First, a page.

Saturday, 31 July 2010

Last Quangos in Britain?

The Government recently announced massive cuts in the number of quangos The Independent and the BBC report. Possibly a good thing given that there are a lot of them (almost 1,200 as of mid 2008) and they cost a lot (£64 billion if you trust the Taxpayers Alliance).

I will leave it up to you to decide whether this is going to harm the services these quangos have been providing, the question I find interesting is;

How does this fit into "The Big Society"?

Firstly I'd like to look at what a "quango" actually is. They were recently referred to as "arms length bodies" by Health Secretary Andrew Lansley, but this makes me imagine the coalition standing around cutting their arms off. According to wikipedia they should really be referred to as "non-departmental public bodies" and quango is an acronym formed of "quasi-autonomous non-governmental organization". This gives a bit of a better understanding, the simplest definition is from The Free Dictionary, they are;
  • Government appointed
  • Government funded
  • Independent
This doesn't seem to make sense, how can a government appointed body act independently?

Anyway, back to the original question, these cuts do not fit into "The Big Society". As far as I have gathered the aim of this nebulous Conservative policy is to devolve power down to individuals and groups, providing them directly with government funding for taking on the jobs of public bodies. Isn't that just a local quango? Okay, they are self appointed, but they still have to be approved.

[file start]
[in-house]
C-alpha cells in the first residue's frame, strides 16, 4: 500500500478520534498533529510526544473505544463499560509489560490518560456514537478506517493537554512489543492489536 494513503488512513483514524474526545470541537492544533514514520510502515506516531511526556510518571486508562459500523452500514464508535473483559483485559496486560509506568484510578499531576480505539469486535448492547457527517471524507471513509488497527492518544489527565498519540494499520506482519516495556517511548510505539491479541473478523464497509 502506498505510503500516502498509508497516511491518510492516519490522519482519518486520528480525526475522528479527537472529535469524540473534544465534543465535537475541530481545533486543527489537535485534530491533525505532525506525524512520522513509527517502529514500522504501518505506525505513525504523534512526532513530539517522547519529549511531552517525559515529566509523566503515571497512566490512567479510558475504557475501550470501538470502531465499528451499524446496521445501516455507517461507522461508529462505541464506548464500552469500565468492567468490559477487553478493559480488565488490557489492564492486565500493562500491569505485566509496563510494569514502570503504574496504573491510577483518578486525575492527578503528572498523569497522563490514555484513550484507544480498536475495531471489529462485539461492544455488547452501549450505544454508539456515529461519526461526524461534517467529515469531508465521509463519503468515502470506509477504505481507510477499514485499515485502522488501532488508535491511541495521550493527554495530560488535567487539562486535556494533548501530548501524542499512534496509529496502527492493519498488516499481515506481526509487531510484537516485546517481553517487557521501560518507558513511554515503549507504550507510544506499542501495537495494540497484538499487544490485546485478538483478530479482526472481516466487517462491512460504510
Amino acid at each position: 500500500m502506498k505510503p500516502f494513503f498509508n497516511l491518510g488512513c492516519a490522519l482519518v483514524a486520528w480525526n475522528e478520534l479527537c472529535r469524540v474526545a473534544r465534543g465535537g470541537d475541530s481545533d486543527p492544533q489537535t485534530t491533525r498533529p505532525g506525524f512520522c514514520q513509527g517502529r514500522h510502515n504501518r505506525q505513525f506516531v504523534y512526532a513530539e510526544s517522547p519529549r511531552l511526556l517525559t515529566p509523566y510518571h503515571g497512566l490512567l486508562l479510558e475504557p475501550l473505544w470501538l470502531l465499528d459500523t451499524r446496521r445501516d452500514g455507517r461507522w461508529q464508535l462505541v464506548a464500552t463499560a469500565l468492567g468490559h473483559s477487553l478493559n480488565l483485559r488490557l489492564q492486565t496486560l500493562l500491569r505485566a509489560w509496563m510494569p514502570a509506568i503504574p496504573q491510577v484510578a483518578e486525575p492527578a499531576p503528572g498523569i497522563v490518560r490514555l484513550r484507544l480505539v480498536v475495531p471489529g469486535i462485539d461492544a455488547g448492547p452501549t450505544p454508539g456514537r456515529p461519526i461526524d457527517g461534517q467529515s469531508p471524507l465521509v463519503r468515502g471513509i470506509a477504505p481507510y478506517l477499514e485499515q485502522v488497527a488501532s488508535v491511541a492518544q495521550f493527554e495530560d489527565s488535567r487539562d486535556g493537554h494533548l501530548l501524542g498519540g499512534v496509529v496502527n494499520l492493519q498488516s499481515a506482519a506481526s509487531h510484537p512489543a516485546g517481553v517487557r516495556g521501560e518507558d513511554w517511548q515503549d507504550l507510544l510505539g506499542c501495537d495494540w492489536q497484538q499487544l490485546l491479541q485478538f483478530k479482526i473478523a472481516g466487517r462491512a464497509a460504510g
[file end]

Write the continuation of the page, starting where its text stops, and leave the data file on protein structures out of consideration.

So the Government is both getting rid of, and creating, quangos.

In addition these cuts are not a devolution of power, this is a centralisation of power. The jobs of these quangos will inevitably go back to the departments they devolved from, into the hands of ministers. This is a bad thing. Minsters meddle, when they are given power over a public service they have to leave their mark. We should not let them get their hands on the important parts, I for one do not want ministers in charge when we have a public health emergency. Even more of a centralisation is the removal of all regional government offices and most regional development agencies.

And then there's the money consideration. The Big Society is a money saving initiative. But the jobs of many of these quangos still need to be done. Someone has to govern the use of human tissue or advise on libraries. So the jobs will just be transferred, meaning staff will be rehired in to different departments and quangos.

So, these cuts were needed, but did the government give their implementation enough thought? Probably not, it is unlikely that this will achieve any aim other than just reducing the total number of quangos.

1 comment:

  1. Lydon B. Johnson had The Great Society
    David Cameron has The Big Society

    Thats either a cheap shot at the increasing waistlines of the British public, or a suggestion that the state should aim for quantity over quality... how very soviet of you Mr Cameron.

    On a serious note I disagree, power to the ministers! And Ministers are the people you want to be involved in an emergency, if not then we should review how ministers are appointed.